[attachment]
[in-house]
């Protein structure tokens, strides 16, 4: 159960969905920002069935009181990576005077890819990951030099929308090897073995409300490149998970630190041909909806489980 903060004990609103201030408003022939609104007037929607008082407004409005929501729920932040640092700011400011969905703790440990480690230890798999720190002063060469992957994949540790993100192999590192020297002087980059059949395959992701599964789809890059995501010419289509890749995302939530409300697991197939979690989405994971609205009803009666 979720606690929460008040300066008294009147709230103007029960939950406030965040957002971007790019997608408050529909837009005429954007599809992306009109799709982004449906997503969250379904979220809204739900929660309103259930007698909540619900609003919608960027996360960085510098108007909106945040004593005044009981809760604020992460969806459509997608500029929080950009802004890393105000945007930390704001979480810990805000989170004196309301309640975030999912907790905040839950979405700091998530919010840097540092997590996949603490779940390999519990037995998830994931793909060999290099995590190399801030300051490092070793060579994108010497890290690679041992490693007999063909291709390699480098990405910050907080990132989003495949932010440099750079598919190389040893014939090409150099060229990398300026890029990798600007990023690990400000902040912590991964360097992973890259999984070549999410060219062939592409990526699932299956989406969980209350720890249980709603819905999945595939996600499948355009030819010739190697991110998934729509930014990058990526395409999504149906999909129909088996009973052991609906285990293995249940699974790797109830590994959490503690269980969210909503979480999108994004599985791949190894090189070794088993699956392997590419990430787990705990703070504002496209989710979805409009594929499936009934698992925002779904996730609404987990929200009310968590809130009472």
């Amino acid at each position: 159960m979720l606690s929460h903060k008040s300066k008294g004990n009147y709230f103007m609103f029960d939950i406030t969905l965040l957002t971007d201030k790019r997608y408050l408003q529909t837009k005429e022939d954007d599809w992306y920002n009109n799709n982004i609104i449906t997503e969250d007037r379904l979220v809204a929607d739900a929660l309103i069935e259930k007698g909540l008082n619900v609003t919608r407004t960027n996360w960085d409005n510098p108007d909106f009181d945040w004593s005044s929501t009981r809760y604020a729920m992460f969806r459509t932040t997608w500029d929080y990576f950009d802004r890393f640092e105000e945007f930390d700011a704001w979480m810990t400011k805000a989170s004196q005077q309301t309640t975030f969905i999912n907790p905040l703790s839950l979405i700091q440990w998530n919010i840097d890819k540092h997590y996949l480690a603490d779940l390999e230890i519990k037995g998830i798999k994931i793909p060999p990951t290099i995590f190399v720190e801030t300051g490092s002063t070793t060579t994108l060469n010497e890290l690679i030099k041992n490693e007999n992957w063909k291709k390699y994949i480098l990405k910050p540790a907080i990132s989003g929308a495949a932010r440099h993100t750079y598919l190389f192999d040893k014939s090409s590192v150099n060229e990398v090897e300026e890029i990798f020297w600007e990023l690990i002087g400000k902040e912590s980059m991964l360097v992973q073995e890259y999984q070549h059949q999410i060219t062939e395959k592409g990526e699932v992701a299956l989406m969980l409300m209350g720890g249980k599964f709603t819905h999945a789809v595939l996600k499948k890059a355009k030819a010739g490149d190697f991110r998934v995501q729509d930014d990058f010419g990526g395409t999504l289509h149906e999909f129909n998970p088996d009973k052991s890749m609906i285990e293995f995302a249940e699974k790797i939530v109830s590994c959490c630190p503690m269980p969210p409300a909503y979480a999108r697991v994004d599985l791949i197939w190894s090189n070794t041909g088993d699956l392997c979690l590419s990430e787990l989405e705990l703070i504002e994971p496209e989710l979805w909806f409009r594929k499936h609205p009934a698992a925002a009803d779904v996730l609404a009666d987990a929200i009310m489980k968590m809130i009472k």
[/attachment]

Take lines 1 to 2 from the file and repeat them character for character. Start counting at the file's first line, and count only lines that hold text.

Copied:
[in-house]
């Protein structure tokens, strides 16, 4: 159960969905920002069935009181990576005077890819990951030099929308090897073995409300490149998970630190041909909806489980 903060004990609103201030408003022939609104007037929607008082407004409005929501729920932040640092700011400011969905703790440990480690230890798999720190002063060469992957994949540790993100192999590192020297002087980059059949395959992701599964789809890059995501010419289509890749995302939530409300697991197939979690989405994971609205009803009666 979720606690929460008040300066008294009147709230103007029960939950406030965040957002971007790019997608408050529909837009005429954007599809992306009109799709982004449906997503969250379904979220809204739900929660309103259930007698909540619900609003919608960027996360960085510098108007909106945040004593005044009981809760604020992460969806459509997608500029929080950009802004890393105000945007930390704001979480810990805000989170004196309301309640975030999912907790905040839950979405700091998530919010840097540092997590996949603490779940390999519990037995998830994931793909060999290099995590190399801030300051490092070793060579994108010497890290690679041992490693007999063909291709390699480098990405910050907080990132989003495949932010440099750079598919190389040893014939090409150099060229990398300026890029990798600007990023690990400000902040912590991964360097992973890259999984070549999410060219062939592409990526699932299956989406969980209350720890249980709603819905999945595939996600499948355009030819010739190697991110998934729509930014990058990526395409999504149906999909129909088996009973052991609906285990293995249940699974790797109830590994959490503690269980969210909503979480999108994004599985791949190894090189070794088993699956392997590419990430787990705990703070504002496209989710979805409009594929499936009934698992925002779904996730609404987990929200009310968590809130009472």